Life in 9th grade for me was not easy. I moved to Houston in 10th grade, and confess that I ate lunch by myself in a remote restroom beyond the high school library for nearly a month–then I went on that retreat. I met other kids my age from school, and the relationships formed on that MYF retreat changed everything to the point where I truly had a great high school experience.
I think it is tough to be in 7th-12th grade now. Social media opens the way for teens to feel like life is lived under a microscope of constant judgment and assessment. I think church is one of the few sanctuaries left where youth don’t have to worry about performance, or criticism, or rejection. I think it is our responsibility to help create that space for them.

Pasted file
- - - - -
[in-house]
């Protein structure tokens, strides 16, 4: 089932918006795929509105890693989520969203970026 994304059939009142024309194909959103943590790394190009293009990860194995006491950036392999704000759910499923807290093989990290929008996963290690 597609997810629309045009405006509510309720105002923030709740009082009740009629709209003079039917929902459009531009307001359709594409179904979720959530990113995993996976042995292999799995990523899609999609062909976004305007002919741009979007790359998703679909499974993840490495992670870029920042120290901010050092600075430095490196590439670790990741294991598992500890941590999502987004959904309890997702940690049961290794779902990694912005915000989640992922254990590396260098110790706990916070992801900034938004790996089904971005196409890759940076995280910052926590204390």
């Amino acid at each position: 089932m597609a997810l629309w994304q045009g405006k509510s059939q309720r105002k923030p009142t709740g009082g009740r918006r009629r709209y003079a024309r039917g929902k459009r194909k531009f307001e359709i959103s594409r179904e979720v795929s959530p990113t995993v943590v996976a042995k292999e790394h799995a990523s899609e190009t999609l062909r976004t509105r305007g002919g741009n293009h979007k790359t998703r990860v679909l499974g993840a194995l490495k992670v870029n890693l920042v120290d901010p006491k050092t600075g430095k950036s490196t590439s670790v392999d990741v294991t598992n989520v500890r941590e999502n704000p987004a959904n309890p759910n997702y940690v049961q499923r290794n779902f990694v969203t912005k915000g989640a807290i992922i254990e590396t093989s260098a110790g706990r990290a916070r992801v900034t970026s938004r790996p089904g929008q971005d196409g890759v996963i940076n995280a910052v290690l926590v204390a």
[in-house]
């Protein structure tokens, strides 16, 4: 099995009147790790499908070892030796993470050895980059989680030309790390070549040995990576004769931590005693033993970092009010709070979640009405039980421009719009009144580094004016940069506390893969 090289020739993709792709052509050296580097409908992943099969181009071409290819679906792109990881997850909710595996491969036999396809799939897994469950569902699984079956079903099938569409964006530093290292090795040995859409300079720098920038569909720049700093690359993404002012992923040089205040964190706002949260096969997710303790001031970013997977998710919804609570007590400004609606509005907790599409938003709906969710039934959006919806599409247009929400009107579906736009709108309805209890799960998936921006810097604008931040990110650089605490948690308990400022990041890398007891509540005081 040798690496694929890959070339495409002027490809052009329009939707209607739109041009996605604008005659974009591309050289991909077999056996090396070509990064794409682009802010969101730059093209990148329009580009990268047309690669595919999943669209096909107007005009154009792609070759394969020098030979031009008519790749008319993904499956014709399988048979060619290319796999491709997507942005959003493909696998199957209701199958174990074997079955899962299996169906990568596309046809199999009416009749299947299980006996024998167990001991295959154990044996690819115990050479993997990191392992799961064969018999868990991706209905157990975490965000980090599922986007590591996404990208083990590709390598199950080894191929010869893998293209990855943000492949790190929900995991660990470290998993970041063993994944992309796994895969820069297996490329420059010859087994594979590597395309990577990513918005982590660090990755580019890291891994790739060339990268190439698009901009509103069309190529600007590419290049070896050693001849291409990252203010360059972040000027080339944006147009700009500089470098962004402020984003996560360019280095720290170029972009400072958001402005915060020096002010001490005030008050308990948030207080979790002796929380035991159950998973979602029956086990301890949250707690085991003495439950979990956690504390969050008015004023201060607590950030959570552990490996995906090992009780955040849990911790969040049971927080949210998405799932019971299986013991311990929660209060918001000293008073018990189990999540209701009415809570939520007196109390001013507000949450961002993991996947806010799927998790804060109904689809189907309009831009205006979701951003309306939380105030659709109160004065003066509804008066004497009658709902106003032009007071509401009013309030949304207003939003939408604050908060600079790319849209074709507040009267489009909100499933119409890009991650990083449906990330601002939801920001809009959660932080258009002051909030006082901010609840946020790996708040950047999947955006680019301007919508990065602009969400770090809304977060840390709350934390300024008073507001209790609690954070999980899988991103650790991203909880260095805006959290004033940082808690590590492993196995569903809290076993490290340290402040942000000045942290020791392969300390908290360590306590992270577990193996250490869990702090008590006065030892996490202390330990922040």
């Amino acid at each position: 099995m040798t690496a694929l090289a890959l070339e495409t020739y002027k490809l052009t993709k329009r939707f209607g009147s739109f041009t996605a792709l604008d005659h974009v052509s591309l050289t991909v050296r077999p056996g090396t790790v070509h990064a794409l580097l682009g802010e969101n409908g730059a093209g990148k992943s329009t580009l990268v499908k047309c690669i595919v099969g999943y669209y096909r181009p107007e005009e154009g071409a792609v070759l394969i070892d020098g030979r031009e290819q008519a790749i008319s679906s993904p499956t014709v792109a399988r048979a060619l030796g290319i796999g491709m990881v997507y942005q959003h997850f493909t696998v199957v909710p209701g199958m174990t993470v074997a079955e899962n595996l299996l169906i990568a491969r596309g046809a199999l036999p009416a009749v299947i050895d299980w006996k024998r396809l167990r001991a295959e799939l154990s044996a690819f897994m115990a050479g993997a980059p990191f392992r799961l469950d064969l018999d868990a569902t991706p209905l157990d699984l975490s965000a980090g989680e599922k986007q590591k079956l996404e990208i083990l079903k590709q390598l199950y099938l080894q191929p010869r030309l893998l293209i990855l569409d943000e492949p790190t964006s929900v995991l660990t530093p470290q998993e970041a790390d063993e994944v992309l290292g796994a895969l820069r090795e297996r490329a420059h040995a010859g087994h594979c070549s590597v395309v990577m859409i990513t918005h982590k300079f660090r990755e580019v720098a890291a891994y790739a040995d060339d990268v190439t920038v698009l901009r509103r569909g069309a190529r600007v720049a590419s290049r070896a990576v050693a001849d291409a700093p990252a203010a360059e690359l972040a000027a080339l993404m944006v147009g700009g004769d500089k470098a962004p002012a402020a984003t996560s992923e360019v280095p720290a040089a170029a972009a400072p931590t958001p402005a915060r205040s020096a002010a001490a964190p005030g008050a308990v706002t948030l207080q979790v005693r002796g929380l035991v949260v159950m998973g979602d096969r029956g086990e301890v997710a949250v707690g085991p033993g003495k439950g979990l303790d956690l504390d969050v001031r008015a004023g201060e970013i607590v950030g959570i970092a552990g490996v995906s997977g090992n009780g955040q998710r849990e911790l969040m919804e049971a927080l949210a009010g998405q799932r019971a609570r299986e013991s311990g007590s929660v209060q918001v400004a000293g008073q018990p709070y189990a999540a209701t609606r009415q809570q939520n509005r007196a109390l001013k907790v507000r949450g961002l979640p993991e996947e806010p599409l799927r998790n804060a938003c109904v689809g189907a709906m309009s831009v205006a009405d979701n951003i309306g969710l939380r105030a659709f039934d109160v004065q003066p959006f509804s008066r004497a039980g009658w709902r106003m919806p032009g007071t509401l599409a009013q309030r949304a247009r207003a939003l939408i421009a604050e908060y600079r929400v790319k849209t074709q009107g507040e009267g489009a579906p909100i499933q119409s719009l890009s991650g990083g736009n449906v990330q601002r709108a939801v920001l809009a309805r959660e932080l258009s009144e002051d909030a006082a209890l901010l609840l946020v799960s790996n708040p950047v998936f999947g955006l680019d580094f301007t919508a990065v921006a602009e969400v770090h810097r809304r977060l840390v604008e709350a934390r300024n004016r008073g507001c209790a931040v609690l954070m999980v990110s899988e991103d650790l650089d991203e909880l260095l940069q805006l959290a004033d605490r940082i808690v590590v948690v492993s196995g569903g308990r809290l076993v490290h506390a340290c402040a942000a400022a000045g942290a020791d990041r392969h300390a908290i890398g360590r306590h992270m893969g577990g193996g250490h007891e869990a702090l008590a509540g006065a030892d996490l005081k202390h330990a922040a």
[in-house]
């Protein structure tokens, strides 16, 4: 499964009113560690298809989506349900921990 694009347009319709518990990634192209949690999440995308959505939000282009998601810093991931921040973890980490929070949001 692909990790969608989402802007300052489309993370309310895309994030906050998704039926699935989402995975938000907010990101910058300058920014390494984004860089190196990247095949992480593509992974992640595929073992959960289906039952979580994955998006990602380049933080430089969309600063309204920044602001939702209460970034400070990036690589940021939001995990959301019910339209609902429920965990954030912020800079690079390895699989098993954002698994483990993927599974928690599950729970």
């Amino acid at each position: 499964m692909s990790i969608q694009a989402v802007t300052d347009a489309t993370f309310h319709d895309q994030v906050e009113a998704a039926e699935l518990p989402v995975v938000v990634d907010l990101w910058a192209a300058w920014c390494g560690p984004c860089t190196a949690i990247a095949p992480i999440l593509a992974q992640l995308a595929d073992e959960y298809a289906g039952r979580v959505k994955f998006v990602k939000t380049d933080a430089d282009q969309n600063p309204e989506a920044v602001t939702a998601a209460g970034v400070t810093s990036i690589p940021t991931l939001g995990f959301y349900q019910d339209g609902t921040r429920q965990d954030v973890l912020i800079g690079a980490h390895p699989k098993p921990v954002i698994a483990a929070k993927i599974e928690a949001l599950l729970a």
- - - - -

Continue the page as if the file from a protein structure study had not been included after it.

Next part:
Making a difference in the paths of our youth is a true gift that I cherish. I hope this service brings joy as you realize you are part of a faith community that makes a difference. I encourage you to get to know our youth and participate in their spiritual development.
I appreciate Vince, who went on the trip and played ping-pong for endless hours, for Mike Rosenthal who may still be overcoming the realization that this generation has no idea about grandma’s feather bed and the little piggy stolen from the shed. I appreciate Jess, who made the dream of a Sabbath retreat a reality.
We have phenomenal youth. Being able to go on the retreat was a wonderful privilege for me, and I honestly do not know how to put the overall experience into words. Only thing I can think of is to somehow recreate the experience so you all can understand the sacredness of what transpired.